However, as far as housing lawyers and the homeless are concerned, this is a judgment to cheer to the extent that Birmingham was a) trying to avoid its housing duty and then b) trying to create a hierarchy of housing need amongst the homeless to further delay fulfilling that duty in some cases. Inasmuch as this case presents a clear statement of the duty, it is a good thing for the homeless and useful for housing lawyers.

    To make a further appeal would surely be jaw-droppingly ill-considered.

    Nearly Legal

    Reply
  4. J

    I entirely agree that everyone – from local authorities to the Secretary of State via the general public – should comply with their statutory duties. I deplore any attempt to sidestep, postpone or otherwise avoid statutory duties particularly where those duties are owed to vulnerable groups and entirely agree that those who do deserve nothing more than a resounding defeat in the Admin. Court.

    However, that position is not inconsistent with also having sympathy for local housing authorities. Is anyone really surprised that – faced with demand that they cannot possibly hope to meet – some metropolitan authorities make poor (and unlawful) decisions? Of course resource constraints cannot excuse that behaviour (nor do I seek to do so) and, yes, I recognise (and deplore the fact) that resources arguments are oftened misused as a justification for poor or unlawful decisions.

    What I want is a situation where we (i.e., housing lawyers) don’t have to make duty Judge applications and don’t have to JR local authorities. Until local housing authorities are allowed to replenish their housing stock, this simply will not happen.

    Do either of you believe that there won’t be another high profile case such as Aweys 5 years or so from now? Of course there will be, because the pressure on housing authorities will continue to grow and demand will continue to outstrip supply. The real remedy is not JR victory after JR victory, but a change in government policy.

    And, with all that, congratulations to Mike on your victory!

    J

    Reply
  5. contact

    J,
    I don’t think we are actually disagreeing about anything, but your point about the ‘real remedy’ could and does apply to large swathes of housing law practice: homelessness, allocations, disrepair, security of tenure issues etc.. On that view, that our field of practice even has to exist is bad news for tenants.

    But doing what we can now, through JRs or other proceedings, to mitigate the bad/unlawful current treatment of tenants and homeless surely does not mean that any of us have lost sight of the broader question of policy, in fact quite the reverse. We know both the scale and the effects of the problems.

    I can’t think of a single tenant-side housing lawyer I’ve met who believes that their practice is actually a solution, rather than, at best, an amelioration. But, at a point where some councils are seeking to shift the burden of the problems they face onto the most vulnerable, yes, this is a victory (however limited and temporary) worth being pleased about.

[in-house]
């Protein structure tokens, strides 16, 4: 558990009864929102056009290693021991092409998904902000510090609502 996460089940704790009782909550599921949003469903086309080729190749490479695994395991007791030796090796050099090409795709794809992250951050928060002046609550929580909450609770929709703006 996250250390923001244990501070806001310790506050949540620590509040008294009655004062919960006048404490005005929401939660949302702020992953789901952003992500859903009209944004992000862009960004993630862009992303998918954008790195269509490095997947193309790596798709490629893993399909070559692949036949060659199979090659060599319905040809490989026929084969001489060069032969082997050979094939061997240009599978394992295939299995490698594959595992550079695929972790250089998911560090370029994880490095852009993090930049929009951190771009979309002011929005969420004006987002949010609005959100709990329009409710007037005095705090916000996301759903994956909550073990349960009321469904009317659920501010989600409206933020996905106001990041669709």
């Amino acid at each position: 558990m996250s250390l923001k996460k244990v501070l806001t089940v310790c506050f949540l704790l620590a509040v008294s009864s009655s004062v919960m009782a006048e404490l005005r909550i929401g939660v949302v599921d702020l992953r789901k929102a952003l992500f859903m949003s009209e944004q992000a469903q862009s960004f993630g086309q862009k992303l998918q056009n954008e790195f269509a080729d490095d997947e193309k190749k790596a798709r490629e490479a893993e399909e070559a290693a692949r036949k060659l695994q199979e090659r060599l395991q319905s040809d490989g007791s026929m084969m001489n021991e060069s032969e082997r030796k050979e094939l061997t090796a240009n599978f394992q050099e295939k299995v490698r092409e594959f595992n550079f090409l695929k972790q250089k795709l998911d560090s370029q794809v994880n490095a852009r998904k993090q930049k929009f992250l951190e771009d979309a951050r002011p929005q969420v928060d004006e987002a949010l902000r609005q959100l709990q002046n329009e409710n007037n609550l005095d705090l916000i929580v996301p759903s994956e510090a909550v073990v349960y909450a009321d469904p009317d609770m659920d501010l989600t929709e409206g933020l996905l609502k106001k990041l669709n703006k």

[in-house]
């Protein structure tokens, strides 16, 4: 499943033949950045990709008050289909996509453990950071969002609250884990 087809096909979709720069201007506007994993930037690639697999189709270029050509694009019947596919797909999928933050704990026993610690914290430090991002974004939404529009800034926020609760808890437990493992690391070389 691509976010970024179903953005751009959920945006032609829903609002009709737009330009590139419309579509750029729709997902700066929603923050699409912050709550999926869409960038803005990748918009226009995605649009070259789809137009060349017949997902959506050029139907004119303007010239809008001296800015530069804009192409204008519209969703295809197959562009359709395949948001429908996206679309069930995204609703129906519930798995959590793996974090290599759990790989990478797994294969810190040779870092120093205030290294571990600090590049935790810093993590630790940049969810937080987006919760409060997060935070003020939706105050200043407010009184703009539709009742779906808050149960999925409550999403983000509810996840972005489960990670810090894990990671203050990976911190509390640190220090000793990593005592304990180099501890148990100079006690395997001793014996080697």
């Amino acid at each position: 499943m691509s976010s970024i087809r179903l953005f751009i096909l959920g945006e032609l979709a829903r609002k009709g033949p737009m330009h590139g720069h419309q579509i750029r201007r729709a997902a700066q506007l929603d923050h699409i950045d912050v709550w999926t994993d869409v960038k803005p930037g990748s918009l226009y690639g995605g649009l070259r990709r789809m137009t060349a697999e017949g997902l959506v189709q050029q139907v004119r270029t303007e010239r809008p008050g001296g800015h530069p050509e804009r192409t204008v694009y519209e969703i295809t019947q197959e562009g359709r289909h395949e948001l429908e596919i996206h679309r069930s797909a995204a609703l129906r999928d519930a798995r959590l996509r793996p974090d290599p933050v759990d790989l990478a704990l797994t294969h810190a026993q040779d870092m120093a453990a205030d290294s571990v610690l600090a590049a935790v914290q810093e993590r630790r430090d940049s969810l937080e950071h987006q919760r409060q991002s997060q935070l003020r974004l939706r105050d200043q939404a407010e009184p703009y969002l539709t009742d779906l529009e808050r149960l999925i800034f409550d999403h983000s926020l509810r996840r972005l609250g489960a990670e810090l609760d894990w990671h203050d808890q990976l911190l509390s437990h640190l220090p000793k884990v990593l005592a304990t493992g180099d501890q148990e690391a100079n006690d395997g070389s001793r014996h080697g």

Reply
  6. Mike

    I agree with J that a solution to homelessness requires political will at all levels and hope I’m not so naive as to think that the odd case here and there will provide any long term solution. However since the decision of Collins J a year ago there have been, here in Birmingham, fewer telephone calls to judges from bus shelters, fewer (overt) refusals to accept homeless applications AND the council has changed its’ allocation policy. Oh, and as for the applicants and their families in the Aweys case, all save one have been suitably and permanently rehoused (albeit under threat of commital to prison of the Director of Housing). So, until the longer term solution arrives I must sadly remain ameliorator, firefighter, coalface worker etc. I hope we all agree that the issue needs to be tackled at all levels, and with the current meltdown in legal aid, are still all around in 5 years time to continue a constructive discussion. Mike.

    Reply
  7. Reg

    ‘Intent on suicide’. I think that just about sums it up.

    Anyone with a rudimentary understanding of the homelessness legislation understands that if accommodation is so poor that it would not be reasonable for the occupants to continue to occupy it they are, notwithstanding the roof over their head, statutory homeless (s.175(3)). Consequently, a duty arises to secure that accommodation is available for the person’s occupation (s.193(2)).

    But when does the duty arise? Well, when reading Part 7 of the 1996 Act I’ve never happened upon the concept that ‘secure that accommodation is available’ means homeless persons can stew for months on end in the very accommodation that was so deficient it caused their homelessness before alternative temporary accommodation is provided. It is not, after all, treated as accommodation in the statutory sense. It would surely be surprising if this was a difficult concept for homelessness managers to grasp.

    This state of affairs would perhaps not be so worrying but for the fact that Birmingham is the largest local authority with the largest number of homelessness applications in the UK. The homelessness question under scrutiny in Aweys turns on the symmetry in the way in which ‘accommodation’ is defined throughout the legislative scheme, including sections 175(3), and 193(2), as well as s.191(1). Accommodation, if it not reasonable to continue to occupy, can not be treated as available for occupation by the applicant, nor can it by definition be suitable accommodation (see paras 38 to 39 of the judgment).